• You can make a pact with a colleague.

  • Often it's an agreement to do something, maybe regularly or in the future.

  • PacTel often long term things that reminds me of my friend Paul and his wife, Rosie.

  • There's hacked for a no treats November notice.

  • November no chocolate, no sugar.

  • In November, that sounds like a long month must be very long for them.

  • A walrus.

  • Right?

  • So our viewers know perfectly well that in this program we do three words.

  • That is a pack we have with them.

  • So let's not break it on.

  • We should move on to our third headline.

  • We should So news 24 U.

  • N.

  • Makes global bid to end rampant pollution rampant, increasingly out of control.

  • Yes, And this is another word which comes originally from French and it actually has quite ah meaning and imagery.

  • So if you think of flags or often what we call coats of arms from the field off heraldry think of a flag which has animals on it like a lion unicorn, sometimes horses on flags on statues on if the animal is standing on its to back legs with its front legs in the air.

  • We call this position rampant on what it means Is that animals ready for action, ready to charge, all ready to fight?

  • Um, we use this would rampant in everyday English to describe something that is wild out of control, moving very quickly something that you can't control.

  • OK is rampant we're talking about.

  • We're talking about negative things here usually, right?

  • Most definitely.

  • Yes, he's.

  • Yep.

  • While I mean, I saw a story this morning about Wildfire in California.

  • Yes.

  • Is it rampant?

  • Absolutely.

  • If it's going, if it's destroying everything and nobody can stop it, it's rampant.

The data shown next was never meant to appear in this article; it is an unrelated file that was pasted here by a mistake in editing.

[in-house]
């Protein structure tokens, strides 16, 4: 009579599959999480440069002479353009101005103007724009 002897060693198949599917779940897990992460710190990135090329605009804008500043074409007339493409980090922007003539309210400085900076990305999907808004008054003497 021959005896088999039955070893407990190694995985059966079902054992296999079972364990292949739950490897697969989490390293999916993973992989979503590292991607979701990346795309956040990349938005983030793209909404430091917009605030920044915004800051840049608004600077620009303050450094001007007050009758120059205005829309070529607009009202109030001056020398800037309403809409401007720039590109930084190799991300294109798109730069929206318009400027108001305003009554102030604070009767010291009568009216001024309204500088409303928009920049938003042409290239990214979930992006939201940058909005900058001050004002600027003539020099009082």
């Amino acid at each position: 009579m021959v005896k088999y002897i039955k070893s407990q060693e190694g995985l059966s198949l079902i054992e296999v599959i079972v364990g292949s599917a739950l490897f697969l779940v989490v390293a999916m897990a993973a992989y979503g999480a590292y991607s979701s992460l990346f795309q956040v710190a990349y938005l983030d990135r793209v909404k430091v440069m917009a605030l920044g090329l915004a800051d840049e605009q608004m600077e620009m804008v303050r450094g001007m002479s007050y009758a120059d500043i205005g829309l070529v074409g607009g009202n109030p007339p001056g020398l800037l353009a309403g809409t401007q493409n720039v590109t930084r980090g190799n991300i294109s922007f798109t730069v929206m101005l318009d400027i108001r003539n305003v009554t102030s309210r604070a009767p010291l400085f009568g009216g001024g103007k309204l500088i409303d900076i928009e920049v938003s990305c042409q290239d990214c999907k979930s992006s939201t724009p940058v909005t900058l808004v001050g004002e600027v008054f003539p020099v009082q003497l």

• We talk about crime being rampant.

  • Particular types of crime can be rampant.

  • Eso Yes, something that's negative, part destructive on, especially out of control and spreading more and more quickly.

  • Do we always use it to describe very dangerous things such as crime?

  • Can we use it on kind of an every day?

  • Yeah.

  • It doesn't have to be a sort of world destruction level.

  • It can be on a personal level.

  • If you've got, like a problem with insects in your house.

  • Maybe you've got ants in your fridge in.

  • You can't get rid of them.

  • They're rampant or in my God.

  • And when I moved into where I live now, nobody had looked after the garden and the weeds were everywhere.

  • They were rampant, took a lot of work to get rid of them.

  • Fantastic.

  • I mean, not the weeds.

  • That was fantastic view.

  • But thank you for the explanation.

  • That was fantastic.

  • Let's have a look at our Facebook challenge.

  • I trust that our viewers have been going rampant, giving their answers.

  • So we said an environmental meeting in Kenya has met to discuss global pollution, including toxic paint and limiting ocean plastic.

  • Which of these is not a synonym for limit?

  • Is it a hinder?

  • Be inhibit C restrict or D slack in?

  • How do they do?

  • Very well.

  • We have a lot of answers.

  • Almost almost everybody got it right.

  • The correct answer was D Slackened does not have quite the same meaning of the other three.

  • So well done to Jenny Huang Bernard Bobble on in her Kim who all got that one correct Well done to everybody who got it correct.

  • And now, Catherine, if you wouldn't mind, could you please recap the vocabulary?

  • I can.

  • So we had Armageddon.

  • Ah, highly destructive event packed Is a formal agreement rampant, increasingly out of control?

  • Thank you.

  • If you'd like to test yourself on today's road category, there is a quiz that you can take on our website BBC Learning english dot com, where you'll also find lots of other fantastic materials and videos to help you improve your English.

  • Thank you very much for joining us and good bye, Good bye.

he's review from BBC Learning English Hello and welcome to News Review The program where we show you how to use the language from the latest news stories in your everyday English I'm Den and joining me today is Katherine.

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地球汚染:解決策を求めてBBCニュースレビュー (Global pollution: seeking solutions: BBC News Review)

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    林宜悉 に公開 2021 年 01 月 14 日